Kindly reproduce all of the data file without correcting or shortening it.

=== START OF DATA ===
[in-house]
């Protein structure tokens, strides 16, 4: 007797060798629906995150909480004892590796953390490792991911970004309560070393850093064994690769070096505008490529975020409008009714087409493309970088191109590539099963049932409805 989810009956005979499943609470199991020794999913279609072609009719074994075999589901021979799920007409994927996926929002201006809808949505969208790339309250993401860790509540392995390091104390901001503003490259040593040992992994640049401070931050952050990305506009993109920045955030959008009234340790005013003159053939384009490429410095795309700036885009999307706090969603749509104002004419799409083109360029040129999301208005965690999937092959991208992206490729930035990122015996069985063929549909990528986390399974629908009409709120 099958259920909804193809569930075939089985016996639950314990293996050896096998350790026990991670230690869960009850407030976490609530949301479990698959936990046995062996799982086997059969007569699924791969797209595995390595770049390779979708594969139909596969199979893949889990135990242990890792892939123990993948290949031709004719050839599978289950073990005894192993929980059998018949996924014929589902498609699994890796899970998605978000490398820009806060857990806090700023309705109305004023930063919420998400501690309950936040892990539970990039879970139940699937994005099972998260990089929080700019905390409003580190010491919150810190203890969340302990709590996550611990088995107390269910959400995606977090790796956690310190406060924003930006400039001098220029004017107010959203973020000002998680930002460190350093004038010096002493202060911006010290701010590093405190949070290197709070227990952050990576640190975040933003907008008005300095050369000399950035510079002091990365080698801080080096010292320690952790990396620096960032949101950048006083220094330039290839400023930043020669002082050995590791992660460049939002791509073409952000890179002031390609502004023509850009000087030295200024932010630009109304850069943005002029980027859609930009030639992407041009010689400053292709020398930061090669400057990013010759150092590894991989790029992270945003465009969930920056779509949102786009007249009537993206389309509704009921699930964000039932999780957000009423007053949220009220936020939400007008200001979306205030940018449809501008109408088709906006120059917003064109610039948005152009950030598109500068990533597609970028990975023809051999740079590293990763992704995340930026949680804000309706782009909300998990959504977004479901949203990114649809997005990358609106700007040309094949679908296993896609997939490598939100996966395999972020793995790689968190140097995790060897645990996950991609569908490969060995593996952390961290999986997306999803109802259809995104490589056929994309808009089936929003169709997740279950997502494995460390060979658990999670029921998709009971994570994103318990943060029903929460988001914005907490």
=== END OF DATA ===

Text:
[in-house]
């Protein structure tokens, strides 16, 4: 007797060798629906995150909480004892590796953390490792991911970004309560070393850093064994690769070096505008490529975020409008009714087409493309970088191109590539099963049932409805 989810009956005979499943609470199991020794999913279609072609009719074994075999589901021979799920007409994927996926929002201006809808949505969208790339309250993401860790509540392995390091104390901001503003490259040593040992992994640049401070931050952050990305506009993109920045955030959008009234340790005013003159053939384009490429410095795309700036885009999307706090969603749509104002004419799409083109360029040129999301208005965690999937092959991208992206490729930035990122015996069985063929549909990528986390399974629908009409709120 099958259920909804193809569930075939089985016996639950314990293996050896096998350790026990991670230690869960009850407030976490609530949301479990698959936990046995062996799982086997059969007569699924791969797209595995390595770049390779979708594969139909596969199979893949889990135990242990890792892939123990993948290949031709004719050839599978289950073990005894192993929980059998018949996924014929589902498609699994890796899970998605978000490398820009806060857990806090700023309705109305004023930063919420998400501690309950936040892990539970990039879970139940699937994005099972998260990089929080700019905390409003580190010491919150810190203890969340302990709590996550611990088995107390269910959400995606977090790796956690310190406060924003930006400039001098220029004017107010959203973020000002998680930002460190350093004038010096002493202060911006010290701010590093405190949070290197709070227990952050990576640190975040933003907008008005300095050369000399950035510079002091990365080698801080080096010292320690952790990396620096960032949101950048006083220094330039290839400023930043020669002082050995590791992660460049939002791509073409952000890179002031390609502004023509850009000087030295200024932010630009109304850069943005002029980027859609930009030639992407041009010689400053292709020398930061090669400057990013010759150092590894991989790029992270945003465009969930920056779509949102786009007249009537993206389309509704009921699930964000039932999780957000009423007053949220009220936020939400007008200001979306205030940018449809501008109408088709906006120059917003064109610039948005152009950030598109500068990533597609970028990975023809051999740079590293990763992704995340930026949680804000309706782009909300998990959504977004479901949203990114649809997005990358609106700007040309094949679908296993896609997939490598939100996966395999972020793995790689968190140097995790060897645990996950991609569908490969060995593996952390961290999986997306999803109802259809995104490589056929994309808009089936929003169709997740279950997502494995460390060979658990999670029921998709009971994570994103318990943060029903929460988001914005907490």